Teton County commissioners have given the Planning and Building Department the go-ahead to hire an additional code compliance officer whose work will be split between reviewing building, planning and grading plans for compliance with county code, and otherwise investigating possible violations of the rules.
The move comes as Teton County experiences surging demand for building permits and escalating calls from the public to better enforce codes about wildlife feeding and bear proof trash cans as Grizzly 399 ventures south.
The Planning and Building Department processed 75% more building permits in the 2021 fiscal year, which ended in June, than in the 2020 fiscal year: 562 permits in fiscal year 2021 versus 320 permits in fiscal year 2020.
“The goal is to both respond more quickly to code compliance calls and to reduce the time it takes to obtain a building permit,” Teton County Planning and Building Director Chris Neubecker told the Jackson Hole Daily in an email.
Building approvals have also been taking months, and Teton County Commissioner Mark Barron has raised the issue multiple times in public meetings over the past few weeks.
Neubecker has said that the bottleneck has been on the zoning side of the equation and that the most recent code compliance officer, who handles the zoning reviews, has left. But the Teton County Board of County Commissioners’ approval means Neubecker now has the green light to hire two such officers.
That should double his department’s capacity to do that work, if he can make the hires amid a countywide staffing shortage.
“I would anticipate that would reduce the permit turnaround time, because we would have twice as many people working on the plan review side,” Neubecker told commissioners on Oct. 19.
He added that the recent “kink in the system” has been in zoning review: having one code compliance officer both review plans for their alignment with code and respond to calls about possible code violations.
“That’s where things were slowing down,” he said. “So I would anticipate that the permit turnaround times would reduce and things would go out the door more quickly.”
Commissioners, who oversee Neubecker’s department and the county’s purse strings, voted unanimously to support the ask.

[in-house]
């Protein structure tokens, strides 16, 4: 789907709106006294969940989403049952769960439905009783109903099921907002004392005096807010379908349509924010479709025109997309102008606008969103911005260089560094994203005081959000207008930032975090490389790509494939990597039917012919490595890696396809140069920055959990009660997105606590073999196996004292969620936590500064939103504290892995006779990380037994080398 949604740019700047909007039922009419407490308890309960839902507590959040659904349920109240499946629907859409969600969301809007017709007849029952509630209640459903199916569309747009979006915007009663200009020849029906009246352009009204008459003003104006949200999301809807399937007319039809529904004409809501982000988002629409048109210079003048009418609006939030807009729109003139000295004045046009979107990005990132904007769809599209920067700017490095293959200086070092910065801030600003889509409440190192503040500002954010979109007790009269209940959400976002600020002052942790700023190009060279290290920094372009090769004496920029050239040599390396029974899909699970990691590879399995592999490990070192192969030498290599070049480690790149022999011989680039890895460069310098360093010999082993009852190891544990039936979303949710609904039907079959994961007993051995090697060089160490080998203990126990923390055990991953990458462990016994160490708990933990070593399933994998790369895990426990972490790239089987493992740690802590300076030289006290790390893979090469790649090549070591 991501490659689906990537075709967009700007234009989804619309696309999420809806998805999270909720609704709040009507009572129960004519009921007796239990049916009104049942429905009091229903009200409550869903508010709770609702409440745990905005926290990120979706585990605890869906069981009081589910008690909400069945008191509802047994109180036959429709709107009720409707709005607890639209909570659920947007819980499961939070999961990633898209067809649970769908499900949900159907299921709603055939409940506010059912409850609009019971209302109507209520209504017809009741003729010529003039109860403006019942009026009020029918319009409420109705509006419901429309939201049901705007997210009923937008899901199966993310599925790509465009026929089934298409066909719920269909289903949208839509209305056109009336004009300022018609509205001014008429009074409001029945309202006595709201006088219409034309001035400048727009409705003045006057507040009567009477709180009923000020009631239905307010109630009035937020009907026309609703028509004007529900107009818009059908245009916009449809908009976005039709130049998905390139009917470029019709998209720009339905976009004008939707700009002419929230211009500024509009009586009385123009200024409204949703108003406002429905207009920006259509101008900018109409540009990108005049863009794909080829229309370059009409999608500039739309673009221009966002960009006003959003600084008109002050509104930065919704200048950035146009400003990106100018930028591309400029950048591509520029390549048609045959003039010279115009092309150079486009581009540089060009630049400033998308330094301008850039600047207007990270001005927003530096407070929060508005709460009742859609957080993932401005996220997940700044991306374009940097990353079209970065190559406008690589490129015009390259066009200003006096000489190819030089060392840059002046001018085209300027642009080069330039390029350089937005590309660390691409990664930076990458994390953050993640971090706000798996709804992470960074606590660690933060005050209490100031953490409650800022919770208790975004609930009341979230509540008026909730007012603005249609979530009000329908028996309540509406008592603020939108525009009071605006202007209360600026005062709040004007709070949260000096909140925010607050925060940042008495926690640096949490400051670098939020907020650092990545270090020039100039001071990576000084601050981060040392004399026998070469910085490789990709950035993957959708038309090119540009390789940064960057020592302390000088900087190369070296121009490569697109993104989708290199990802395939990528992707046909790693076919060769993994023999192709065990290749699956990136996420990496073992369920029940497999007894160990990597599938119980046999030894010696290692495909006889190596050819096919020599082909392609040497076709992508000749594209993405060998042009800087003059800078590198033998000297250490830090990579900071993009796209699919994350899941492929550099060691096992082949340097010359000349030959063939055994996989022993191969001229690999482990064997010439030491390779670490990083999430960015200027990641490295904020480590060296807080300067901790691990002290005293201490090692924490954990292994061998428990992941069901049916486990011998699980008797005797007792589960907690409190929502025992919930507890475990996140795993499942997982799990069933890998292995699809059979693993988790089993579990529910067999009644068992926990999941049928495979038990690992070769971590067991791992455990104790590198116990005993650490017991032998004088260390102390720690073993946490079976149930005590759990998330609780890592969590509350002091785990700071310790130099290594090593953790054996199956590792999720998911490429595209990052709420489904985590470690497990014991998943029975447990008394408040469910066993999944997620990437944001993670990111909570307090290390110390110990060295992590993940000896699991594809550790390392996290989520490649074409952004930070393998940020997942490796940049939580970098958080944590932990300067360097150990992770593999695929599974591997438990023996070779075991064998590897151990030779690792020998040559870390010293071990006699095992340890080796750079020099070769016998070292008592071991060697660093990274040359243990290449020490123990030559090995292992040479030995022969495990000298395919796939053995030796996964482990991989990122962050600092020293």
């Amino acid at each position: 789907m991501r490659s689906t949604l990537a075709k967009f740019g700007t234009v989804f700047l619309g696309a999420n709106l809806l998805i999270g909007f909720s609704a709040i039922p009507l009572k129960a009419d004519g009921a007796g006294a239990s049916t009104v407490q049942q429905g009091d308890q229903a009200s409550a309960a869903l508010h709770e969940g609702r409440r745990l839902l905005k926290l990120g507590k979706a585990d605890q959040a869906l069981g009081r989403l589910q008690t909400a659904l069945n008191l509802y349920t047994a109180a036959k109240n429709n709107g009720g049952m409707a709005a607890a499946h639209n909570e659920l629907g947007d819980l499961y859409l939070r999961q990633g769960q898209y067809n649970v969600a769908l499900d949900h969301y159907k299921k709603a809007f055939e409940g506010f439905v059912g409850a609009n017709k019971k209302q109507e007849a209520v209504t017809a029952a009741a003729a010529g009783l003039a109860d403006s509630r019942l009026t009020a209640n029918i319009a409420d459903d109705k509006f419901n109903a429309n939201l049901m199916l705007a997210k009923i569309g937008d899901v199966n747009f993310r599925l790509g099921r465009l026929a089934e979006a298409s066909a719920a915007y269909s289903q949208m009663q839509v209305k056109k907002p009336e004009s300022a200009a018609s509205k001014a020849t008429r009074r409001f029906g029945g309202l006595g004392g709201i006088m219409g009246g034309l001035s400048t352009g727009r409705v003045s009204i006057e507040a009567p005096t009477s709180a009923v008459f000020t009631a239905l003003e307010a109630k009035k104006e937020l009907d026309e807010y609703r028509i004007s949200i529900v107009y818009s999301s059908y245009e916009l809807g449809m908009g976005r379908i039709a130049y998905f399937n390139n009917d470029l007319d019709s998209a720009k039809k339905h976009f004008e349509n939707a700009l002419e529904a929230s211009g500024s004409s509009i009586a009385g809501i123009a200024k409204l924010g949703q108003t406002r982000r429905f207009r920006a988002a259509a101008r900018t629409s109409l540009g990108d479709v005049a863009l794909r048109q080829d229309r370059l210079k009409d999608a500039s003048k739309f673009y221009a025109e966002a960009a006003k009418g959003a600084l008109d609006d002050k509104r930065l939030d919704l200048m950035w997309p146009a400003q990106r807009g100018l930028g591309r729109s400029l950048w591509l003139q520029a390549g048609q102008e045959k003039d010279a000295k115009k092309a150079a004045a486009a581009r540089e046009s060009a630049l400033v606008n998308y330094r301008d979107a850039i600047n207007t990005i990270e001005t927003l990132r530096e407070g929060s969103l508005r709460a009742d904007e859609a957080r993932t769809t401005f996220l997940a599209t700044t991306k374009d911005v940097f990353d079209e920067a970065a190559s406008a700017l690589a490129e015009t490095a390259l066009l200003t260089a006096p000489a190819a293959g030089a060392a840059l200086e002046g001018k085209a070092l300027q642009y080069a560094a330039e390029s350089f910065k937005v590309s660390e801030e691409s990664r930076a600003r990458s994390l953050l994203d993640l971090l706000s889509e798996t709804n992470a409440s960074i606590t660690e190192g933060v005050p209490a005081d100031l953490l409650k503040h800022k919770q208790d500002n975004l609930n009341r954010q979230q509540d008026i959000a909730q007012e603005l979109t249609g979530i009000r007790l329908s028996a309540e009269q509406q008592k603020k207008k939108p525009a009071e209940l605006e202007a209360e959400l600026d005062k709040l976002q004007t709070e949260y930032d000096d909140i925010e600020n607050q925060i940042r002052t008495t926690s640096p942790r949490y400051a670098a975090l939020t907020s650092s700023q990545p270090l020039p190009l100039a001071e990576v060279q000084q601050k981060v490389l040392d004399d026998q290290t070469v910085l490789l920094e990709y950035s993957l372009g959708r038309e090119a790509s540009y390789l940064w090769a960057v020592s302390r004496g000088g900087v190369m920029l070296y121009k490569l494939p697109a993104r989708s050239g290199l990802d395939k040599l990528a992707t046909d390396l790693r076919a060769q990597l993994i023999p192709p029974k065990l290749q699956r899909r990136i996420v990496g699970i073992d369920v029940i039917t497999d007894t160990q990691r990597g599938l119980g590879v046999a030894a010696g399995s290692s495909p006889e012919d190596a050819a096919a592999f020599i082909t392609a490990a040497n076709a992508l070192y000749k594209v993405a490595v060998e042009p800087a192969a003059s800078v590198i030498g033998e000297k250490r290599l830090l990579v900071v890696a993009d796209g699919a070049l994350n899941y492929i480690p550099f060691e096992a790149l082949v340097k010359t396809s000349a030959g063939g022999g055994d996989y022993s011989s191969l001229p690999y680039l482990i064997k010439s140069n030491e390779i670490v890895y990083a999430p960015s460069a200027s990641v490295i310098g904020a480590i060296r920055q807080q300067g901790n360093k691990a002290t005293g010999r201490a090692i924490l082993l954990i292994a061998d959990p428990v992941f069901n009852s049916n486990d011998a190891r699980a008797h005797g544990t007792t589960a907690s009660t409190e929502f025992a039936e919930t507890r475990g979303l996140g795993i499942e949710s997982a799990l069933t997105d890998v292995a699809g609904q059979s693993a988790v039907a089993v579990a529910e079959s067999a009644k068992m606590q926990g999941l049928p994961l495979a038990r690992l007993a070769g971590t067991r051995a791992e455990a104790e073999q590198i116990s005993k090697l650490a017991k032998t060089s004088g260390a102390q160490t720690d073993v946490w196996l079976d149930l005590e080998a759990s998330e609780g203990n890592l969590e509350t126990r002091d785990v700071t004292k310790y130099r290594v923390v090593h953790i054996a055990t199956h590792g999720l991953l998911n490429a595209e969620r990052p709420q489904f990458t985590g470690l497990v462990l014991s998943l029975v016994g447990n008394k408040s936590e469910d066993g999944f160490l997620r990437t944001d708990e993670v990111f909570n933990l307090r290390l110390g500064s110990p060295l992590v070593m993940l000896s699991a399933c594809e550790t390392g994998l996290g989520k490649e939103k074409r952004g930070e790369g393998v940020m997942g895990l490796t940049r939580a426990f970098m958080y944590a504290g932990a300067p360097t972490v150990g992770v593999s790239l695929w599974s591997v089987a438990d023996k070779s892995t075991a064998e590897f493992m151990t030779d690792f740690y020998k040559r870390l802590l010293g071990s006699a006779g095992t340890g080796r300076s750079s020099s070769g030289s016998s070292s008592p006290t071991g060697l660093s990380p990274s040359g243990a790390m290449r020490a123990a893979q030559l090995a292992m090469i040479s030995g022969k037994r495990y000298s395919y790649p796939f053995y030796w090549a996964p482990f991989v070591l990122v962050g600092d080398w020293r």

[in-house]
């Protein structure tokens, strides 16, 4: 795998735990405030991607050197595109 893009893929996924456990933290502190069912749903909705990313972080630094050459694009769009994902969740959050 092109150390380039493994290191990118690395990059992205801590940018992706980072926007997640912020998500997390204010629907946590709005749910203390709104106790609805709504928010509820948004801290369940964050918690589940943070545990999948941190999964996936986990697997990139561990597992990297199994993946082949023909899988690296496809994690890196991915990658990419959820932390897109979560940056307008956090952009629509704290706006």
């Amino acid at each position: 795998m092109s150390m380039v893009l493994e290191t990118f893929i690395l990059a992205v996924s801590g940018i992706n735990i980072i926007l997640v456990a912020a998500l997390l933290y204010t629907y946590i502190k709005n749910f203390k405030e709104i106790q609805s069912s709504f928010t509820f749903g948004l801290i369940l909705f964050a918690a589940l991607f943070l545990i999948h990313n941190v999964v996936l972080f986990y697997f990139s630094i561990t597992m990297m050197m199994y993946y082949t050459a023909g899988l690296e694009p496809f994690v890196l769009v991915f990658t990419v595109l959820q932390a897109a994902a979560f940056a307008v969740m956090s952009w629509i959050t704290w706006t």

They set aside roughly $50,000 for Neubecker to pay the new employee if he’s able to make a hire before the fiscal year ends in June. In future years, the planning director plans to budget about $72,000 for the position.
Funds for the code compliance position recently vacated by Joshua Butteris are already included in the budget for the current fiscal year, which will end June 30.
Commissioners also gave Neubecker the go ahead to spend some $43,000 more this fiscal year on a temporary building inspector. That person is filling in for Building Inspector Rob Watsabaugh, who is recovering from an accident sustained during last year’s Town Downhill ski race.
Rich Bloom, who closely follows development in Teton County and serves on the board of the Teton Raptor Center, supported the move in public comment at the commissioners’ Oct. 19 regular meeting.
“Recently, it’s been as slow as being told that it could take eight to 12 weeks before planning gets through its portion,” Bloom said of the permitting process. “I know they’re all doing their best, but they need some more help.”
With Butteris’ position vacant, Neubecker said, planners who usually focus on other issues like rezone requests, proposed changes to county code and the like have been helping with plan reviews.
“They’re doing a decent job,” he told commissioners on Oct. 4. “But they can’t do that at the same time they’re doing other planning responsibilities.”
Bloom also said he thought the piece about enforcing county regulations was critical.
“No matter what land development regulations we put together and what code we put together, unless there’s enforcement, it becomes meaningless,” Bloom told commissioners. “And unfortunately, there’s some in our valley that’ll exploit that lack of oversight.”